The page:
• With deepstrike accuracy being such an important issue here, an obvious choice in HQ department is someone with Dimensional Key, probably a Daemon Prince. With Ahriman or Huron as Warlord, one can then infiltrate said Prince for a turn 2 charge and bring these guys in turn 3. This also has good synergy with heavy melee deepstrike, our strength over the loyalists with Raptors or Warp Talons, both of which have gone up in the world since the Heldrake nerfing.
  • Chaos Predator - Pretty much the same as the loyalist version, in both performance and cost. As long as it doesn't come up across Haywire or D-weapons, parking one of these guys in a corner will give you a good source of Lascannon fire that will take a fair shair of firepower to shift from the table. As an actual battle-tank, for moving-and-shooting, the Predator isn't particularly useful, not only because of snap-shooting only one weapon at a time, but because its relatively large-ish side-arc makes flanking it easy.
    • Loadouts: By default, the Predator gets one Autocannon, which can be upgraded to a twin-linked Lascannon. This simply won't do for damage, so you will want to upgrade it with sponsons, of the Heavy Bolter or Lascannon variety. The three main ways to run a Predator: Autocannon & Heavy Bolters for anti-infantry, three Lascannons for anti-tank, or the Autocannon with Lascannon Sponsons for versatility; the "Lascannon plus Heavy Bolter Sponsons" loadout in practice should never be used. Points permitting, toss a Havoc Launcher on top of one of these tanks as it gives you slightly more firepower than your Loyalist brethren. Traitor's Hate gave Predators the ability to Squadron, and while all three are alive, they get Monster Hunter and Tank Hunter. In practice, this isn't worth doing because your vehicles do not have easy access to Power of the Machine Spirit.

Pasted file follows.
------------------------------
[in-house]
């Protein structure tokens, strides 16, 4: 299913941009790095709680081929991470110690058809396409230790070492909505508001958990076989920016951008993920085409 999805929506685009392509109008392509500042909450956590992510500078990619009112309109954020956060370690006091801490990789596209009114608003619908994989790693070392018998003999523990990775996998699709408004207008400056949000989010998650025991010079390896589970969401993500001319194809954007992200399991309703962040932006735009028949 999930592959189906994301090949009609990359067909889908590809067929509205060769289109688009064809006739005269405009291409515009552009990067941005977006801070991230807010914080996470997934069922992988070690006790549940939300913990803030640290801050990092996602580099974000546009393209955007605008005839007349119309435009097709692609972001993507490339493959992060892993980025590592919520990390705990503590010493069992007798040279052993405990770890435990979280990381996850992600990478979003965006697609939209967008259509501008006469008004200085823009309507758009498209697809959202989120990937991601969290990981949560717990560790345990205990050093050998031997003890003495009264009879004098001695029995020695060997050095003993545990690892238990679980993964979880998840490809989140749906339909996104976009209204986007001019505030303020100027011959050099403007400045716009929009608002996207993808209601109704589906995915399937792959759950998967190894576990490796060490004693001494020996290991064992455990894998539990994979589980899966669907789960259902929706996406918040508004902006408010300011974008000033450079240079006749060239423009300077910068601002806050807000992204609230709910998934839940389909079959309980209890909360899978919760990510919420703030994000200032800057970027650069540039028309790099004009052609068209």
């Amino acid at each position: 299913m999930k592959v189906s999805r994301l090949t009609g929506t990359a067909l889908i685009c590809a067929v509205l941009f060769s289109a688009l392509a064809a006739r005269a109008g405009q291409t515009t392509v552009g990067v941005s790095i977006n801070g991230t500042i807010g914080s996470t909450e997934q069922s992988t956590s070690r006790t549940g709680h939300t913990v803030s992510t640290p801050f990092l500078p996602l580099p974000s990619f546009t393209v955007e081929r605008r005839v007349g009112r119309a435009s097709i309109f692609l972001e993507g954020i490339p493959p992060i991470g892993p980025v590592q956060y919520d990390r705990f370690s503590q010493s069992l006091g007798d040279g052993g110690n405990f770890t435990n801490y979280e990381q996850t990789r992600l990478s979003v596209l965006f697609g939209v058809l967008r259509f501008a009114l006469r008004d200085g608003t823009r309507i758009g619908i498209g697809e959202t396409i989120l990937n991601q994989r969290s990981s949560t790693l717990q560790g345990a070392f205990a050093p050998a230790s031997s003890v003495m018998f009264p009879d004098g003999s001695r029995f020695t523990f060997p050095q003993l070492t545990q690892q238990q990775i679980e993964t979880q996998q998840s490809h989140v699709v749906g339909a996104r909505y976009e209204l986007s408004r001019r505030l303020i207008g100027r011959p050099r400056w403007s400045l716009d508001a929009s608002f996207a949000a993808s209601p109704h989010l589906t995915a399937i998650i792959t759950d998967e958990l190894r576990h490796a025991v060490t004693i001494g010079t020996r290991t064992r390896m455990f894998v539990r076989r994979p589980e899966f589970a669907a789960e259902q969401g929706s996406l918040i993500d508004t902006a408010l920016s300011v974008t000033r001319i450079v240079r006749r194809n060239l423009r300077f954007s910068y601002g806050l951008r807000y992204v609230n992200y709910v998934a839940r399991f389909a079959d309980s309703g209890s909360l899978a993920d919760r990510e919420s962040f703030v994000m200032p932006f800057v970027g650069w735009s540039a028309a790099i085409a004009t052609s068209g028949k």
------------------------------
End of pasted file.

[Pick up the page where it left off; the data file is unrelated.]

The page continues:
• Dirty Trick vs Tau: This is the cheapest source of Lascannons your army gets. If you're going heavy on Psychic support and can get good cover (either from fortifications or using your own Rhinos as glorified wrecks), Say your opponent runs Broadsides or so. AV 13 makes the Predator immune to Smart Missiles, while S9 AP 2 instant-deaths their battlesuits. Run a Geomortis Sorcerer with one of these models, and this thing now ignores cover and can now shoot through walls/line-of-sight blocking terrain. You now have the opportunity to beat Tau at their own game. If you're feeling cheeky, you could take a Havoc Launcher and reroll "hits" to hope it scatters onto a nearby Pathfinder unit, but that's not particularly recommended.
  • Chaos Infernal Relic Predator (Forge World): Your standard Predator, only with huge variety of weapons available. In addition to all toys of a standard Predator, it have an option to get a set of sponson heavy flamers (which you probably don't wont, but they're there anyways just in case), and one of the five new turret weapons:
    • Flamestorm Cannon, the default weapon; it sucks socks, since you cannot come close enough fast enough to use it to its full potential.
      • Thanks to the new psychic powers it's now possible to fling this baby right into the heart of the enemy. And if you go the extra mile you can even use PotMS to burn two different units. Let the galaxy burn!
    • Autocannon with Inferno Bolts, which is an autocannon with AP3, and thus OK (especially with malefic ammo).
    • Magna-Melta, which is OK on it's own, if a bit overpriced, but rises a question why didn't you just take a Vindicator instead.
    • Plasma Destroyer, which is an awesome MEQ/TEQ killer gun.